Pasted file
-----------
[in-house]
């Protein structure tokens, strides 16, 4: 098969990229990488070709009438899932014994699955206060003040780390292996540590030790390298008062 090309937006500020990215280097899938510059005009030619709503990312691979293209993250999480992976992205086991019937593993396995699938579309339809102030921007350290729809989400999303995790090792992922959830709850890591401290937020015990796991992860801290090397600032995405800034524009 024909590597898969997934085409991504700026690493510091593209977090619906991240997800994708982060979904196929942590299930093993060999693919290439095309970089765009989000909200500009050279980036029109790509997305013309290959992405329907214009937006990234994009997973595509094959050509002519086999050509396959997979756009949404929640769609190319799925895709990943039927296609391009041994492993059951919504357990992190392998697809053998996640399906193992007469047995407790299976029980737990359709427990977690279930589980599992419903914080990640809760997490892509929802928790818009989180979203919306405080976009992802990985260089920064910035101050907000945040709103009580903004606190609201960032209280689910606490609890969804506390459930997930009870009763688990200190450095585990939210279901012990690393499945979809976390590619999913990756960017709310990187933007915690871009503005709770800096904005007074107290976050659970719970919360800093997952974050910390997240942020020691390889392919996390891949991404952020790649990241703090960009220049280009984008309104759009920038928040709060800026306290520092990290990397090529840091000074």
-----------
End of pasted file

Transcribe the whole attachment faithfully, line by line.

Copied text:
[in-house]
């Protein structure tokens, strides 16, 4: 098969990229990488070709009438899932014994699955206060003040780390292996540590030790390298008062 090309937006500020990215280097899938510059005009030619709503990312691979293209993250999480992976992205086991019937593993396995699938579309339809102030921007350290729809989400999303995790090792992922959830709850890591401290937020015990796991992860801290090397600032995405800034524009 024909590597898969997934085409991504700026690493510091593209977090619906991240997800994708982060979904196929942590299930093993060999693919290439095309970089765009989000909200500009050279980036029109790509997305013309290959992405329907214009937006990234994009997973595509094959050509002519086999050509396959997979756009949404929640769609190319799925895709990943039927296609391009041994492993059951919504357990992190392998697809053998996640399906193992007469047995407790299976029980737990359709427990977690279930589980599992419903914080990640809760997490892509929802928790818009989180979203919306405080976009992802990985260089920064910035101050907000945040709103009580903004606190609201960032209280689910606490609890969804506390459930997930009870009763688990200190450095585990939210279901012990690393499945979809976390590619999913990756960017709310990187933007915690871009503005709770800096904005007074107290976050659970719970919360800093997952974050910390997240942020020691390889392919996390891949991404952020790649990241703090960009220049280009984008309104759009920038928040709060800026306290520092990290990397090529840091000074």